LARGO — The search for a new fire chief is nearing the end this week as city leaders meet and interview three finalists.
The new top firefighter will fill the role left open by former Chief Shelby Willis, who left in March to take a job in Utah. The job pays about $96,000 to $134,400, depending on experience, and oversees the county’s third largest fire department with about 150 employees and a $21.8 million budget.
The city paid $14,750 to the consulting firm The Mercer Group to recruit for the job and narrow down the roughly 60 applicants. There were originally five finalists, but two have withdrawn.
The Tampa Bay Times reached out to the remaining finalists.
Michael Cassano, 55, has been the deputy chief of operations for Pasco County Fire Rescue since November 2016. He spent much of his career in Broward County, first at the city of Dania Beach, then at the Broward County Sheriff’s Office Department of Fire Rescue after the two agencies merged in 2011.
Cassano said he applied for the job because it would give him a chance to lead a department after holding the No. 2 spot at other departments. He said he was drawn to Largo’s quality of service to residents, specifically the city’s strategic plan and community conversation series in which city officials discuss the city’s future with residents.
"I’d really like to align myself with that kind of an organization," he said.
Cassano said his breadth of experience would make him a good fit for the job. He has helped educate communities on fire prevention as well as health and safety risk reduction through programs such as fall prevention. He has also made firefighter safety a priority in his current role, he said, ensuring that new fire stations will include decontamination zones to reduce the risk of cancer, he said.
One of the biggest challenges facing Largo Fire Rescue, and Pinellas County as a whole, is a relentless rise in emergency medical services calls. Largo is one of 18 fire departments that contracts with the county for EMS. During his time in Broward, Cassano said he gained experience managing contracts with several cities and working with EMS committees to improve call response.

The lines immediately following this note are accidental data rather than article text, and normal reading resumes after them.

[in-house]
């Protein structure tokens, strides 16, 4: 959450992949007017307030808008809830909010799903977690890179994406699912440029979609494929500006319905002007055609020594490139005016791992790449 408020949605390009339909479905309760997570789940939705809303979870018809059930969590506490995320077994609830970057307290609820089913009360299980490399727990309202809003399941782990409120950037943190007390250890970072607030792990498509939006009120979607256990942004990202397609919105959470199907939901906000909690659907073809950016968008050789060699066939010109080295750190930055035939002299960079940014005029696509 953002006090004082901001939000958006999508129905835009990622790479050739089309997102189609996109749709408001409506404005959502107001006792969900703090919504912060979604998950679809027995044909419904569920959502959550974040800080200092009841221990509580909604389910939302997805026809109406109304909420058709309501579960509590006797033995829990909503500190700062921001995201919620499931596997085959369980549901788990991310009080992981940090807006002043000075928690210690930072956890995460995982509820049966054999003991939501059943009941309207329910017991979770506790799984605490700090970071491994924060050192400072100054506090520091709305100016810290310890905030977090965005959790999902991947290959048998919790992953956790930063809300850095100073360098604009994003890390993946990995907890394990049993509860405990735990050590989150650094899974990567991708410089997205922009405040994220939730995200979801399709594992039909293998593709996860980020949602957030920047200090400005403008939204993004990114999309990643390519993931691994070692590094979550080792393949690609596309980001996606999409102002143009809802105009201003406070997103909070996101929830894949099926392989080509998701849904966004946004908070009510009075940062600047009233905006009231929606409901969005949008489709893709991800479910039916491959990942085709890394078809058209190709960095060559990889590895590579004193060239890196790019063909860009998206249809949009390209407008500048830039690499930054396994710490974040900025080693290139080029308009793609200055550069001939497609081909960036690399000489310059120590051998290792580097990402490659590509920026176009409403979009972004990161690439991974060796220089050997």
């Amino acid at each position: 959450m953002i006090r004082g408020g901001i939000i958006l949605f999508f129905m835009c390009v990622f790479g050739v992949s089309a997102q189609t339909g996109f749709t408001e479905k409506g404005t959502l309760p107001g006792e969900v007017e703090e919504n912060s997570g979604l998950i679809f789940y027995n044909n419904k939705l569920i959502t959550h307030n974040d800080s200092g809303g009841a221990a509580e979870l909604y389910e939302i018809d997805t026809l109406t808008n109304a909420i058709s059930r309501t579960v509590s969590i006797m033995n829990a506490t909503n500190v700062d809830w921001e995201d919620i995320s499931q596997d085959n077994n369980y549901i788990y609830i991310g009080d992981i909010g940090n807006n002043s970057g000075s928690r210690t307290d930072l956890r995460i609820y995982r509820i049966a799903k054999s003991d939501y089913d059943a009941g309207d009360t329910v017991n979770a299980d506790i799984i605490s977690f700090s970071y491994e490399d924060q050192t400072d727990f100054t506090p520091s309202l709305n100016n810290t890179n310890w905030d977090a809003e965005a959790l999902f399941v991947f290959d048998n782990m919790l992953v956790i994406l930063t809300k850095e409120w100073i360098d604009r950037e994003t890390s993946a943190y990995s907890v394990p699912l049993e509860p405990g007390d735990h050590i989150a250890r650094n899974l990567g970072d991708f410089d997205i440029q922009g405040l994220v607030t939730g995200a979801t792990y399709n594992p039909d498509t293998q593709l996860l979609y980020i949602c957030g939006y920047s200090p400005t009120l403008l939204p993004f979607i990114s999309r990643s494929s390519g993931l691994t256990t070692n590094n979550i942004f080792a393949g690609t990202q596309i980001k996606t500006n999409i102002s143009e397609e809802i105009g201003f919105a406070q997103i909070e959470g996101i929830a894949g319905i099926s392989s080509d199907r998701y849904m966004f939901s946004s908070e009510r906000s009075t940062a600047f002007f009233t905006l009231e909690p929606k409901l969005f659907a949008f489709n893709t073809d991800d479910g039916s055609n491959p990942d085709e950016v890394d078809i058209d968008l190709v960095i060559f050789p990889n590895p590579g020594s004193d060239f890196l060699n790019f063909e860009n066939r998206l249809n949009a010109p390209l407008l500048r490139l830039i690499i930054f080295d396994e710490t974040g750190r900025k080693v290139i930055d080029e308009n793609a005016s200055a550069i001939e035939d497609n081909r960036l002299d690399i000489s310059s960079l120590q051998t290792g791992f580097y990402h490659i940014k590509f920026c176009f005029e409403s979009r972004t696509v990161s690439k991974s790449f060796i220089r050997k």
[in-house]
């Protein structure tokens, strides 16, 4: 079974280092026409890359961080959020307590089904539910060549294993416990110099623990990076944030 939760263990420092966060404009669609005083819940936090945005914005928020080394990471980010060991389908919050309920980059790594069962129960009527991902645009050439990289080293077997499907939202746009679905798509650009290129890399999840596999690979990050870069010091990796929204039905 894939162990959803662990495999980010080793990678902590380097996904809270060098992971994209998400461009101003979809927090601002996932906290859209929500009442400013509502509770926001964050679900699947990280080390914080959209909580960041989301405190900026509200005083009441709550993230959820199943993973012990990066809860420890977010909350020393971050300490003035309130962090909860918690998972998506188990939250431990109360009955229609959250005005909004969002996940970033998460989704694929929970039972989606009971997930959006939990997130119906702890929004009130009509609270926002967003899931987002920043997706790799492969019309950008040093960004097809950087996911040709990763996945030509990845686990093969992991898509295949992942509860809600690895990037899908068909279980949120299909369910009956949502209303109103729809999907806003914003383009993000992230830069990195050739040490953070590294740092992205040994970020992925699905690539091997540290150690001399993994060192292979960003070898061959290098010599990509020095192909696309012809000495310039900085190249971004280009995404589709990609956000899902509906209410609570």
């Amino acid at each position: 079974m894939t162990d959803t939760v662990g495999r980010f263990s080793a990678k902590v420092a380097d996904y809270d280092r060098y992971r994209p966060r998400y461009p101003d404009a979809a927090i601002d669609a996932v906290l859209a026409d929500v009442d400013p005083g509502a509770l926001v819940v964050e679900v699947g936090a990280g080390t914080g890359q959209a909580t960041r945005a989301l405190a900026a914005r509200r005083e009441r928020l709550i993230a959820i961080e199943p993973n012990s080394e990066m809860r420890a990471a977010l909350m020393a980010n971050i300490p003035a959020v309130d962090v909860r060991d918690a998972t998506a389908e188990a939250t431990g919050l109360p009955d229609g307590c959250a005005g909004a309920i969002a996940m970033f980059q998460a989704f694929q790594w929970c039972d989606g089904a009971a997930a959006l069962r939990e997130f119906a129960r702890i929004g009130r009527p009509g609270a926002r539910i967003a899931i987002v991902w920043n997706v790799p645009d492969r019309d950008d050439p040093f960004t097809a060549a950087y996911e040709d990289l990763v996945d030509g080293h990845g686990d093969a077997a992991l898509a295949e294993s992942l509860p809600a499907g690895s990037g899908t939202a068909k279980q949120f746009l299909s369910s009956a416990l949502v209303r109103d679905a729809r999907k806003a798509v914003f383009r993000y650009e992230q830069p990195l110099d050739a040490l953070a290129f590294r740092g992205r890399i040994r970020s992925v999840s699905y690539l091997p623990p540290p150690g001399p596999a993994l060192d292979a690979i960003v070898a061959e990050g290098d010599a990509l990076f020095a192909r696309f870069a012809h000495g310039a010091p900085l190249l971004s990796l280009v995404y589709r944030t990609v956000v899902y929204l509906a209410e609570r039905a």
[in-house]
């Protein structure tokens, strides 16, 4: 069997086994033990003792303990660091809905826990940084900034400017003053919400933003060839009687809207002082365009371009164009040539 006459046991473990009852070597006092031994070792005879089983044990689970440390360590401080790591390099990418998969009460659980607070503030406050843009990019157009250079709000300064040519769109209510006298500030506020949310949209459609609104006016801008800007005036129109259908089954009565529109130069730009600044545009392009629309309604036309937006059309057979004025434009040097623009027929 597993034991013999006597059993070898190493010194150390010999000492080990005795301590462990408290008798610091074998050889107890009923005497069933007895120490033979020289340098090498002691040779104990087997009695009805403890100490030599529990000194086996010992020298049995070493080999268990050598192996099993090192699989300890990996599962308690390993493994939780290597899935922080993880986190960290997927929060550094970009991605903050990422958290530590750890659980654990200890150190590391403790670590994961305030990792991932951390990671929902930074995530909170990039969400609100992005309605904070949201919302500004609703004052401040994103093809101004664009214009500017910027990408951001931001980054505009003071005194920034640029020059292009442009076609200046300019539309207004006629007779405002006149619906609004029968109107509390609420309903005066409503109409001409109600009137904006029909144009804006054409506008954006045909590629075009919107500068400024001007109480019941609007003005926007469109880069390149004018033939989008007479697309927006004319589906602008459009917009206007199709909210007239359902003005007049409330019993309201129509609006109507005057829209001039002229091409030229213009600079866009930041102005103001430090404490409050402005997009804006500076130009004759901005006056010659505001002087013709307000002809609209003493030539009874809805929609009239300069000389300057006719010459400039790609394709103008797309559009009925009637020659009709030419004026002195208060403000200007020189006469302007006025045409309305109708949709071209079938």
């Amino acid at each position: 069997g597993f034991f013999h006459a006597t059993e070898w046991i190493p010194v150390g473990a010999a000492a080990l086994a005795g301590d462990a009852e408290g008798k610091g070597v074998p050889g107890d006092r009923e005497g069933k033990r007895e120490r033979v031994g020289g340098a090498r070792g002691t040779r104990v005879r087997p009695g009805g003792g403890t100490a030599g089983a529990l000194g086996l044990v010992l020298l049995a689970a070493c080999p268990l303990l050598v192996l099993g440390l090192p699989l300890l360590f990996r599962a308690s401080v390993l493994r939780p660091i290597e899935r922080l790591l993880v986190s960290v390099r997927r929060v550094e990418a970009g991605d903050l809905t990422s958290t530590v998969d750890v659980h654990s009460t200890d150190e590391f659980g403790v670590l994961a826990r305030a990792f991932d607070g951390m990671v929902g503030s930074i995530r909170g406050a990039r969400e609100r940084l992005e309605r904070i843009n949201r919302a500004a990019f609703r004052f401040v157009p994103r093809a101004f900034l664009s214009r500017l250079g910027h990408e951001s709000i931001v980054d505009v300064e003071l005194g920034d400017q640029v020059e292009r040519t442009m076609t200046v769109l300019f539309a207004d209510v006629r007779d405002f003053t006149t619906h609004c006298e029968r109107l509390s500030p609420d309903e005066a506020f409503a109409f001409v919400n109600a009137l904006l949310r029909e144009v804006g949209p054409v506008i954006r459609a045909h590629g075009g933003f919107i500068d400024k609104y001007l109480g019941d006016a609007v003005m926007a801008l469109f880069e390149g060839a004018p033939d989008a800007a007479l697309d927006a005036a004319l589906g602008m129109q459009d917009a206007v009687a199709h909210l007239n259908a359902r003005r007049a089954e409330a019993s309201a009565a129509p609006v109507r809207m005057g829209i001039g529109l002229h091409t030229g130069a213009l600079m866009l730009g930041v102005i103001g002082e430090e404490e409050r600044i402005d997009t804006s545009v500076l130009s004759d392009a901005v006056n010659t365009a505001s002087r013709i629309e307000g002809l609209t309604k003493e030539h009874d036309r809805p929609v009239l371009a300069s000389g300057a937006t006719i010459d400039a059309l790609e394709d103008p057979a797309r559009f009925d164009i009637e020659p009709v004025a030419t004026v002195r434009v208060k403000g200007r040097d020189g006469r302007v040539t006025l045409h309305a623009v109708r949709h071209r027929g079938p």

He lives in Pasco County with his wife, Carol, and has a 16-year-old daughter and 18-year-old son.
Jason Dougherty, 42, has worked for about 20 years at several fire departments and is currently the deputy chief of operations for Hillsborough County Fire Rescue. Born and raised in Lakeland, he decided to become a firefighter during an internship at St. Joseph’s Hospital when he was a health education student at the University of Florida.
Dougherty said Largo’s values of integrity, collaboration, passion and creativity are in line with the type of organization he wants to lead.
"If I was going to say the four characteristics I want from a group of people I’m working with," he said, "those would absolutely be the four I would look at."
His current job and two previous leadership roles — deputy chief of administration for Hillsborough and training division chief for Tampa Fire Rescue — have given him experience managing a diverse workforce.
When it comes to the issue of EMS call volume, Dougherty said both Hillsborough and Tampa have seen a similar issue and that, in his current role, he’s helping come up with solutions. He said he has some ideas around risk reduction and community outreach he believes could help if he’s picked as chief but didn’t want to go into detail ahead of the interview.
Dougherty lives in Mulberry with his wife, Candice, and three sons.
Joseph Pennino, 36, has spent 15 years — almost all of his career — at Largo Fire Rescue. With his promotion to interim chief, he has worked in every rank in the department, he said.
"My MO was to try to get involved with anything I could get involved with," Pennino said.
That includes deployment for hurricanes Charlie and Dennis and working on several specialized teams. He also helped to develop budgets, an ongoing five-year staffing expansion plan and construction of the new Fire Station 43 in Belleair Bluffs, he said. The city has three fire station rebuilds planned in the next decade.
In the quest to handle EMS call volume, Pennino said he believes the keys will be tackling the root causes and continuing to work with the county to reduce calls from the Pinellas County Jail and the neighboring homeless shelter, Pinellas Safe Harbor.
"I don’t think at this point we’ll be able to acquire funds and resources to keep up with call growth," he said.
He added that if he was picked as chief, he would work closely with the local union to ensure there’s buy-in from members on new policies and projects from the beginning.
Pennino lives in Clearwater with his wife, Meredith.
Contact Kathryn Varn at [email protected] or (727) 893-8913. Follow @kathrynvarn.